Okay now.

I know the main objections to this:

1. "I don't have time."  Answer: Rubbish. You have as much time as everyone else in the world. You have time for whatever you choose to do. The only reason you don't have time to reach out and touch your people is that it's low priority with you, and that should give you pause. Are you a shepherd or a hireling? 

2. "I have too many members to call."  Answer: That's not true either. You may have too many to call all at once, but no one is suggesting that. If you call five a day, that's 25 a week. And we're talking family units. So 25 families might touch 100 people. Stay with that program for a few months, and you have basically covered your entire church.

And even if you never get to everyone, you are sending out a signal that you love your folks, and you are available to them.

3. "I have staff members to do the calling."  Answer: No, you don't. Just as no one else can chew your food, do your praying or love your family in your stead, you are the only one who is you. And we're talking about you picking up the phone and calling people to ask how they are doing, to thank them, to pray with them. I will tell you for a fact, if you have a secretary make a phone call to a member who is having surgery to say, "The pastor wants you to know he's praying for you," instead of ministering to them, you will probably enrage them. They will wonder what you are so busy doing that you can't pick up the phone and call them personally. They will probably conclude you don't love them enough to do that. And they will probably be right.

Now, no one is saying:

–No one is saying that pulpit promotions aren't effective. They can be, if limited to a few, and if done right. But they should reinforce the personal appeals, not replace them.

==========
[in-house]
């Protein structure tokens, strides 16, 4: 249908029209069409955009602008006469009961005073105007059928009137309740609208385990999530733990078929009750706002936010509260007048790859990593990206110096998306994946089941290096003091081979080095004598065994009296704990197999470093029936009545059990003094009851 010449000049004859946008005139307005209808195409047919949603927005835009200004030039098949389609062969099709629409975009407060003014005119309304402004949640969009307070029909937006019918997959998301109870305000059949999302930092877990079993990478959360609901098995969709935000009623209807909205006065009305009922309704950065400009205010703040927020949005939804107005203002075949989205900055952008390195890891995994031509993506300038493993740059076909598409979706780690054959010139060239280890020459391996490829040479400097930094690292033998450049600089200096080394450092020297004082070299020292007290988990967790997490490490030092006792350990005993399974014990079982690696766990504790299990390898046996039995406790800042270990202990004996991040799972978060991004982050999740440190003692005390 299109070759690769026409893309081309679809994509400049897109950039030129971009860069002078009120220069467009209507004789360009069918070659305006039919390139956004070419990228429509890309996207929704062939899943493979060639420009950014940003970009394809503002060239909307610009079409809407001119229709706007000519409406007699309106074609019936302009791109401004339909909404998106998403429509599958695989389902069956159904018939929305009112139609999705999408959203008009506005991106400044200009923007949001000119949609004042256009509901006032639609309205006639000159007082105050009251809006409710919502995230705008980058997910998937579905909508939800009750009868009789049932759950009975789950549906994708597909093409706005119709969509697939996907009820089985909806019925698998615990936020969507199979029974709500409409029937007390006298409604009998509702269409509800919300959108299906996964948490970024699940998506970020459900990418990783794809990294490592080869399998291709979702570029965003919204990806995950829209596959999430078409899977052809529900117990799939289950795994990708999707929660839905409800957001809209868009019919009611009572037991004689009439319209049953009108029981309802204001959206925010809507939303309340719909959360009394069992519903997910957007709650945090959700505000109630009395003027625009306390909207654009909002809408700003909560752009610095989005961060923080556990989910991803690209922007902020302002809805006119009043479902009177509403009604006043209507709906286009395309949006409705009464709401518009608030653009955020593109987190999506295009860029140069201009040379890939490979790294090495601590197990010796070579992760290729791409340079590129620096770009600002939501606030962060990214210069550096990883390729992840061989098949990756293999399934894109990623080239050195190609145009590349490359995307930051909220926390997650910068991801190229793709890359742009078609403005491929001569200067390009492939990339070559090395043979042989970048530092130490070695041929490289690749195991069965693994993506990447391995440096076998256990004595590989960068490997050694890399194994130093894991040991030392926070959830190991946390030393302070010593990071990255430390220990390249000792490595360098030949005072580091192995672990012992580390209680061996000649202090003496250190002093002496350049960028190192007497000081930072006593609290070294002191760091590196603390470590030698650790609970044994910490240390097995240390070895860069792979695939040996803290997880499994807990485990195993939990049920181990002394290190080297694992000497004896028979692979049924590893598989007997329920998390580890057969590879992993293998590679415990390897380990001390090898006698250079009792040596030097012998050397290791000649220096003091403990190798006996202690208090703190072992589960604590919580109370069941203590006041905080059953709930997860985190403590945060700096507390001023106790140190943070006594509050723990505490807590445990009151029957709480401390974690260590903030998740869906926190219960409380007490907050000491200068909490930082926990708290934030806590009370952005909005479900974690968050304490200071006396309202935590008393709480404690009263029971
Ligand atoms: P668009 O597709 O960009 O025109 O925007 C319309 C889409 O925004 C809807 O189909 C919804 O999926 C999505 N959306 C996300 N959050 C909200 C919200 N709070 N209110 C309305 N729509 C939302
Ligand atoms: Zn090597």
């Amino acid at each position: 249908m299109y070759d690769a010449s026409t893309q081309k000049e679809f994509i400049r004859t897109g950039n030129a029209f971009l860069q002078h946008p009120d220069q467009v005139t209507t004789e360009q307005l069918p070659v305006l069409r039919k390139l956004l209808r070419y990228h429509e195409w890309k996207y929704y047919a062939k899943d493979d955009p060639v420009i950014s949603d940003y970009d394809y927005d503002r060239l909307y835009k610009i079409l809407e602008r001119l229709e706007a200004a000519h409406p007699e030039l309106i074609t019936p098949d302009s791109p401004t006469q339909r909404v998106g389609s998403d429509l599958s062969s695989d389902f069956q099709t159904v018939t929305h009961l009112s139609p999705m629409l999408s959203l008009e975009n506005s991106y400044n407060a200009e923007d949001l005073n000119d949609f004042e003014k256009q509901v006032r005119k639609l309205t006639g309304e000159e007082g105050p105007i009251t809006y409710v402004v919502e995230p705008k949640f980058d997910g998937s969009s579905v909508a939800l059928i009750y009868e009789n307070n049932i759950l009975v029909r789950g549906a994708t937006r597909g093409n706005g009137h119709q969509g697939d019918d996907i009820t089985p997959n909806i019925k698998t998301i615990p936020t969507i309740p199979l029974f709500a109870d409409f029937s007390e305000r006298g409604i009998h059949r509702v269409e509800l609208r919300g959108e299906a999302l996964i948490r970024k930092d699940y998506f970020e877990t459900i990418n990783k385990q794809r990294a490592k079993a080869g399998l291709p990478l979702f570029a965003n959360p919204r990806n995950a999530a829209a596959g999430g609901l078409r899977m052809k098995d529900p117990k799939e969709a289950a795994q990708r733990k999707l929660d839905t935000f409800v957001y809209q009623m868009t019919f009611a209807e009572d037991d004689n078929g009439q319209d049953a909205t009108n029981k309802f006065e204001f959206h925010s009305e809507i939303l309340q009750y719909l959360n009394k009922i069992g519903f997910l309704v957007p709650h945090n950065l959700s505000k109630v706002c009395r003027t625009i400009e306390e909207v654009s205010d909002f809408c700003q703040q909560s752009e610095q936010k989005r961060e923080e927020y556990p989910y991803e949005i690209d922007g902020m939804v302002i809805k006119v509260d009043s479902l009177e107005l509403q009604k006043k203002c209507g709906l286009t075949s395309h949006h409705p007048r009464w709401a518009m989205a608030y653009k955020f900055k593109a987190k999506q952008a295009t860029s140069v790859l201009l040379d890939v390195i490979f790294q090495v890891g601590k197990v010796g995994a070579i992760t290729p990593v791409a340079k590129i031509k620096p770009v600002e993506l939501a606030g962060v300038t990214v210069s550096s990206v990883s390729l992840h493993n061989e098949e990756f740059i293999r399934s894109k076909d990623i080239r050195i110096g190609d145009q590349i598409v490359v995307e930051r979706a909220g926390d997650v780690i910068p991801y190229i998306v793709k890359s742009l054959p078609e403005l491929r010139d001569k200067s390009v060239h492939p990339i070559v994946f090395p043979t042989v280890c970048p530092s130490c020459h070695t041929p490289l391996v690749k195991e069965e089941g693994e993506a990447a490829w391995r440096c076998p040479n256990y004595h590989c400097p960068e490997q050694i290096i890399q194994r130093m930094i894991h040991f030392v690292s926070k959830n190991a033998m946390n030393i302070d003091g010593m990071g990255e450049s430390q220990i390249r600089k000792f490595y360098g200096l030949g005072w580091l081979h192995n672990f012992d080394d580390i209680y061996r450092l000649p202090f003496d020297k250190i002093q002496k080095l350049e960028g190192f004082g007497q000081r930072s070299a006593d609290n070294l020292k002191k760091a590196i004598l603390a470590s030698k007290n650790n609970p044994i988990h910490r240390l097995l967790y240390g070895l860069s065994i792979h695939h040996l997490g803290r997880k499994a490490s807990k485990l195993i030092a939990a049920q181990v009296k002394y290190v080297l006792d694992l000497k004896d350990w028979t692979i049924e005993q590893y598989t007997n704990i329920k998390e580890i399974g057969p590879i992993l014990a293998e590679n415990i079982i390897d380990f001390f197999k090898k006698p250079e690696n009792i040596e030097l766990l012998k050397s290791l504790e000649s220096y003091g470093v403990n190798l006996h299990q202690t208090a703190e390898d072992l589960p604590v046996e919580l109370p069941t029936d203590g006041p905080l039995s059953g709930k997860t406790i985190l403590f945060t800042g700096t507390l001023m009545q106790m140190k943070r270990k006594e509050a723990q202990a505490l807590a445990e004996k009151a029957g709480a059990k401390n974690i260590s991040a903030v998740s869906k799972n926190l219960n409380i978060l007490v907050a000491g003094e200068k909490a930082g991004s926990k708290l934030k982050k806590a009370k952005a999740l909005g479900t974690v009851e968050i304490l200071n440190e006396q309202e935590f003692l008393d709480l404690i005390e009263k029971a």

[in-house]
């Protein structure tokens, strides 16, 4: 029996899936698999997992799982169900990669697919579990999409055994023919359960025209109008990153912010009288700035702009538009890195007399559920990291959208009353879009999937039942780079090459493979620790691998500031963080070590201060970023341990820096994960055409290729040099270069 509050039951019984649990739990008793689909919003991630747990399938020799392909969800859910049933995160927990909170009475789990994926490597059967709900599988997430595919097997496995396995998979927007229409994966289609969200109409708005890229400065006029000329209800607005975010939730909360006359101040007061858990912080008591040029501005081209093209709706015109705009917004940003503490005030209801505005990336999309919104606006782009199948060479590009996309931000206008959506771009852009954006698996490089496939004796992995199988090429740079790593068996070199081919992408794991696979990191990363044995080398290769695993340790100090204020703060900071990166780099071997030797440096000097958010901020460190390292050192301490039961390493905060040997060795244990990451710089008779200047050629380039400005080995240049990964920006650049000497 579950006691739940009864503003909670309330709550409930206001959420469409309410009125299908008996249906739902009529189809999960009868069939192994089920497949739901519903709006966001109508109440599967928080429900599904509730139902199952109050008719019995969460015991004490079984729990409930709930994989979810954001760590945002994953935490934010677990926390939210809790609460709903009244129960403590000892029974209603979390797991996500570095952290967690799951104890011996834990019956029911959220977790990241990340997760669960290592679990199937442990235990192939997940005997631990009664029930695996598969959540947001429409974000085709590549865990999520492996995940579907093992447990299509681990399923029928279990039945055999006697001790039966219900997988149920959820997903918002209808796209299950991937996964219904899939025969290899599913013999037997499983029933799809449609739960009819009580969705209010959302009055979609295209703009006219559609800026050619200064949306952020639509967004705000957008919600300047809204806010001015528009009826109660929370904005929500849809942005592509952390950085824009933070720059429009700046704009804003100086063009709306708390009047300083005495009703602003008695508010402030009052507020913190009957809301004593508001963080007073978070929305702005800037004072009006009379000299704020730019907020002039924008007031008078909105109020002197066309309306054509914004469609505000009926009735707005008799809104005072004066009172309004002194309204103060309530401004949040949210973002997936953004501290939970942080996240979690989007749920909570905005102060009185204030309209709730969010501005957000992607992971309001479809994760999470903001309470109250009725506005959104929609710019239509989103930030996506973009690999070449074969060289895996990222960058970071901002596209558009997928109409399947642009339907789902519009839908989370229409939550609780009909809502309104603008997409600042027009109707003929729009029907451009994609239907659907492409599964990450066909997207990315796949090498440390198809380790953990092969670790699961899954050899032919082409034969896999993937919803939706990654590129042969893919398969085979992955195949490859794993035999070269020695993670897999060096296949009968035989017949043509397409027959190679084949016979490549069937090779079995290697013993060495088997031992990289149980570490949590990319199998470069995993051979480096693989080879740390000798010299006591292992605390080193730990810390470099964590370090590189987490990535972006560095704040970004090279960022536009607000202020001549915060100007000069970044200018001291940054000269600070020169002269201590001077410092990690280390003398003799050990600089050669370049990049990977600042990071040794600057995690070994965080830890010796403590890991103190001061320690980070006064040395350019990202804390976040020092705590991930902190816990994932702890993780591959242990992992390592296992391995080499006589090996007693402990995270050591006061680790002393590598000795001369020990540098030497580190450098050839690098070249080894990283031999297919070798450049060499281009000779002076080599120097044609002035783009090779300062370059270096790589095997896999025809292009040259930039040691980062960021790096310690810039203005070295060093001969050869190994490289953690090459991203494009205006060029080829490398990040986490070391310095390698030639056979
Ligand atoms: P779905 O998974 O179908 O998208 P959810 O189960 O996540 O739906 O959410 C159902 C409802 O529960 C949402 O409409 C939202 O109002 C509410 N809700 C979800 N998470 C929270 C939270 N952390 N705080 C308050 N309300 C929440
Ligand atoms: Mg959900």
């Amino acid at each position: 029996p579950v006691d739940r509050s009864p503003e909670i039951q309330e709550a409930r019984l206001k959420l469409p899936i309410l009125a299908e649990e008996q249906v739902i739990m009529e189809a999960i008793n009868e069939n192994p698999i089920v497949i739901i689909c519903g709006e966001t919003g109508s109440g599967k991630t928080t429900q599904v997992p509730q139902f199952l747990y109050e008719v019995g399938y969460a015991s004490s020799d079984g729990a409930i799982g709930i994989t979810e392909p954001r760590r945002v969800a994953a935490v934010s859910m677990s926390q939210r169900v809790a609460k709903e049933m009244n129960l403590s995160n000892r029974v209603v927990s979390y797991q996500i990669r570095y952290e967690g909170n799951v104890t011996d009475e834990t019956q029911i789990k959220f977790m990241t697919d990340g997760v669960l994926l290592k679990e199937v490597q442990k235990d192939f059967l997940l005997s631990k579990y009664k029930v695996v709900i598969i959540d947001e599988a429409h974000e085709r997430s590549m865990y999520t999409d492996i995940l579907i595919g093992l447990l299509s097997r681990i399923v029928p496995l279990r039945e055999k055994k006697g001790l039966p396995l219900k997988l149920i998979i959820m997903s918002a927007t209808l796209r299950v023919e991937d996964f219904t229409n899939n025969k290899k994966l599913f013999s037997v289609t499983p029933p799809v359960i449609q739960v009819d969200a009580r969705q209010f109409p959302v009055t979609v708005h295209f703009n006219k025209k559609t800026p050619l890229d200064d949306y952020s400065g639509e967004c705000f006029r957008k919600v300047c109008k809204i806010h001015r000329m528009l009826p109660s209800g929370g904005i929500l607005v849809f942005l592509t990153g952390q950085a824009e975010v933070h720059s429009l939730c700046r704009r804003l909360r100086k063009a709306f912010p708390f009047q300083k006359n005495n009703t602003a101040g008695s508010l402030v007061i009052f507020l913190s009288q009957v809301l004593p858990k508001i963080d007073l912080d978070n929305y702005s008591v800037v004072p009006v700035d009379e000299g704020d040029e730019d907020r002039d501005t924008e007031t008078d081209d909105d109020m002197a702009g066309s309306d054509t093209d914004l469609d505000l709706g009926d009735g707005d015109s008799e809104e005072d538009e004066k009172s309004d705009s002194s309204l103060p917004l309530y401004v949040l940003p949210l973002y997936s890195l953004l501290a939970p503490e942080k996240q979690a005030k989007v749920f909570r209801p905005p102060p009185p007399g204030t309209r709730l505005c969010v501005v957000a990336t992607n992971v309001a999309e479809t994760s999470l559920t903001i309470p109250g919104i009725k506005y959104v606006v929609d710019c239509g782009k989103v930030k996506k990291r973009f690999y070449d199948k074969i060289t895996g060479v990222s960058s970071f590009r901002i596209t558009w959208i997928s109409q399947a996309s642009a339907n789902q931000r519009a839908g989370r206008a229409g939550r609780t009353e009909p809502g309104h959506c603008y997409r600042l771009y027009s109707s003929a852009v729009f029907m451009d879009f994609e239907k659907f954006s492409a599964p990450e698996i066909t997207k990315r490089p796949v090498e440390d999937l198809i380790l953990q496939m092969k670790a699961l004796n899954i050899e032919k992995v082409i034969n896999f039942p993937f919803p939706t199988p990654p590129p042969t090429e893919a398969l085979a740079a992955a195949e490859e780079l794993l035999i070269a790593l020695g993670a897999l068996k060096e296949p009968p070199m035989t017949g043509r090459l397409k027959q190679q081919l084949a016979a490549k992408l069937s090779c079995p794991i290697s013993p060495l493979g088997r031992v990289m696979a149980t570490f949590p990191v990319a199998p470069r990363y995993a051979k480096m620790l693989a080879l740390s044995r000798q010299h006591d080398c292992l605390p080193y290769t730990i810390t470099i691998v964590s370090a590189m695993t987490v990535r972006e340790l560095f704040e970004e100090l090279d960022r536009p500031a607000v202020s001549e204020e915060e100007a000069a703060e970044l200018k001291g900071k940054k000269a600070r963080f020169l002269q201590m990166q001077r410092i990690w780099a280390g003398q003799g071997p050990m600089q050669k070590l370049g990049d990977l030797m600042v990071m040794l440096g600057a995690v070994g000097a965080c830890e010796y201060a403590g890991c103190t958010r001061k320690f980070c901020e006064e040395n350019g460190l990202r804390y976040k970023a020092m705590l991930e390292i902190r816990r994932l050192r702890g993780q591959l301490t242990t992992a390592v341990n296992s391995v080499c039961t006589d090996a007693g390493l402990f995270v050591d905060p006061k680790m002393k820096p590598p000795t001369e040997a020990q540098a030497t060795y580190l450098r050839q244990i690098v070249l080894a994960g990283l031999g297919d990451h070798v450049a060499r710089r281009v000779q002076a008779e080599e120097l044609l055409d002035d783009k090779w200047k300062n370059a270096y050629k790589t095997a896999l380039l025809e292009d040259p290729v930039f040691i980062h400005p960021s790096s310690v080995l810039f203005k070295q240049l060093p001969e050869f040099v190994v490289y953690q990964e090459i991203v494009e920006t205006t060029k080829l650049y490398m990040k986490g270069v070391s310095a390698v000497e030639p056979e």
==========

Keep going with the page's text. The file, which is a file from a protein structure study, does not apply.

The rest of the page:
–No one is saying you can pastor a church by the phone instead of making hospital visits and calling in the homes of church members as needed. This is over and above your regular pastoral work.

–No one is saying this is the program for everyone. The pastor of a small church will laugh at this, since he does this all the time, even visiting in his people's homes regularly. This little encouragement is mostly directed to pastors of medium to large churches.

My friend, many a pastor has been terminated because the congregation decided he was not a pastor. He wanted to lead the church from his office, through layers of assistants, with him limiting himself to his pulpit utterances. And that will not get it. Never has, never will.

After five years as director of missions for the 100 Southern Baptist churches of metro New Orleans, Joe McKeever retired on June 1, 2009. These days, he has an office at the First Baptist Church of Kenner, where he's working on three books and trying to accept every speaking/preaching invitation that comes his way.

This article originally appeared at joemckeever.com.